The energy sector’s inclusive forum for engagement, the Energy Council, believes that South Africa’s gas-to-power programme is vital to ensuring energy security for the country.
Consequently, the Energy Council regularly engages with the Department of Energy (DoE) to see how the council can assist with ensuring that momentum in the programme is maintained.
The Energy Council is the world’s leading deal-initiation and global connectivity platform for direct engagement among investors, asset owners, project developers and government stakeholders, says Energy Council Africa director Pippa Brown. The council has offices globally, including its second- biggest one, in Cape Town.
“Our global outreach and local positioning puts us in a unique position to assist in the growth of natural gas as an energy source in South Africa, as we can connect international organisations investing in gas with government officials and those looking to develop projects in South Africa.”
Brown, however, stresses that the council also advocates impartiality of energy source, with a mandate to support broader efforts to develop a lower carbon future.
At the council’s Gas-to-Power Africa Congress – held in May, in Cape Town –during which participants discussed the outlook for natural gas and liquefied natural gas in Africa in 2018, “the optimism and energy in the room were fuelled by the senior representation of government officials and policymakers working in the energy sector in Africa, and most notably by the address from Energy Minister Jeff Radebe”, she declares.
She highlights that, after a period of reduced investor confidence, owing to energy policy uncertainty in South Africa, the DoE’s renewed direction and drive were encouraging for participants. “Everyone is now waiting for the release of South Africa’s Integrated Resource Plan (due mid-August) and the subsequent updates to South Africa’s gas-to-power programme.”
Further, Brown points out that the positive words from government officials from, for example, Nigeria, Ghana and Kenya, show an increased drive for investment in energy on the continent.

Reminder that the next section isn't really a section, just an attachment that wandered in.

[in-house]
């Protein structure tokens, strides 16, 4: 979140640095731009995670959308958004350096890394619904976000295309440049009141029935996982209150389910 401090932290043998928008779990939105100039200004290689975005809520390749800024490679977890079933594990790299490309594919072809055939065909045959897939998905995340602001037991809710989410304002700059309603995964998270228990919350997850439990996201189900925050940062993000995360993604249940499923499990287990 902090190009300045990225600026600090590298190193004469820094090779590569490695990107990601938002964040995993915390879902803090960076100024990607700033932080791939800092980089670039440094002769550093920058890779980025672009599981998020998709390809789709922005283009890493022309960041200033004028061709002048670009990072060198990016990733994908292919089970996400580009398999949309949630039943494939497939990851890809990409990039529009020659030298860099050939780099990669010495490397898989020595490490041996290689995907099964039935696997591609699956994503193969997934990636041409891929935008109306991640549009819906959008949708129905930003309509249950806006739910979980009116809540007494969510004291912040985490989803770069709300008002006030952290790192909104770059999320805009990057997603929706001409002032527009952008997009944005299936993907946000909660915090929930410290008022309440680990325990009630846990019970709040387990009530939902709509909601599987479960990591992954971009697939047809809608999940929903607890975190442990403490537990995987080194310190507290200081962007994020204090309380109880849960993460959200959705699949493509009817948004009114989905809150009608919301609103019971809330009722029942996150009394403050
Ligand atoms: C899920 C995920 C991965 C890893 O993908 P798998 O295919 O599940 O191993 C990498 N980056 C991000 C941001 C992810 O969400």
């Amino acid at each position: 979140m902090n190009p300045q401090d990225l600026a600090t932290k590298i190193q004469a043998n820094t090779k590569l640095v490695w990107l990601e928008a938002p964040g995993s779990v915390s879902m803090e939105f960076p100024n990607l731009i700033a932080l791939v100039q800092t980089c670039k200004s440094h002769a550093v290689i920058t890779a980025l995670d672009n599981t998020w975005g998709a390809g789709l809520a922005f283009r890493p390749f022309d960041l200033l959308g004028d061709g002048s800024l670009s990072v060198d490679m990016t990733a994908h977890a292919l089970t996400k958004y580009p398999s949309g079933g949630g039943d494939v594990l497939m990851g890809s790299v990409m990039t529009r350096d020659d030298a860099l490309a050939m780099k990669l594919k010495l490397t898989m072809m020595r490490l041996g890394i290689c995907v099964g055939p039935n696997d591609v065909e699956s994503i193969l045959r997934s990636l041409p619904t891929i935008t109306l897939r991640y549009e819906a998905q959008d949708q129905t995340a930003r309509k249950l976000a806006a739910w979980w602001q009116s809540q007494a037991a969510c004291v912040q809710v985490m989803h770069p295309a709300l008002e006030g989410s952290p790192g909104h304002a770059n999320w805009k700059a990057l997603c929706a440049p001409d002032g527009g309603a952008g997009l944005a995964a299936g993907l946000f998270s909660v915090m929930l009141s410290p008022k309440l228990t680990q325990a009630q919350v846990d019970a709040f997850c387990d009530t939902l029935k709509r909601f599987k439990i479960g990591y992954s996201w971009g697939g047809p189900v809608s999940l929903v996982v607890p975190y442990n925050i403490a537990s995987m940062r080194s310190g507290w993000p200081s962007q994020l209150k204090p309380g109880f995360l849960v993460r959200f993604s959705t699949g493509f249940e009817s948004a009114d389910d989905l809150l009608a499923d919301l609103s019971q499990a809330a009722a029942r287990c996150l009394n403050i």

The council works with all stakeholders in the gas and power value chains, including governments; regulators; upstream explorers and producers; transport; offtakers; developers; utilities; engineering, procurement and construction companies; financiers; and investors worldwide. It is also planning for its next Gas-to-Power Africa Congress which will take place in Paris in early June in 2019.
Brown avers that gas has cemented its reputation internationally as the bridging fuel to drive the energy transition to a lower-carbon future of reduced greenhouse-gas emissions in the years that it will take renewable energies to build sufficient power output and storage. “Gas can provide a reliable and consistent source of power for the grid to meet South Africa’s energy demand requirements.”
This will enable the country to focus on the infrastructure required to further develop the grid and provide electricity for those who do not have access. Imported gas will also contribute to the further development of the industrial and petrochemicals sectors in South Africa, leading to further job creation and investment, she explains.
She says there are plenty of opportunities for regional collaboration, especially with the estimated 100-trillion cubic feet of gas reserves off the shore of Mozambique.
South Africa is developing a regional gas master plan for the Southern African Development Community (SADC), with a report outlining the SADC’s approach to the development of regional gas resources will be finalised next month.
“A regional gas market will require significant investment in regional gas infrastructure and market development, and the Energy Council is ready to assist in making this a reality,” concludes Brown.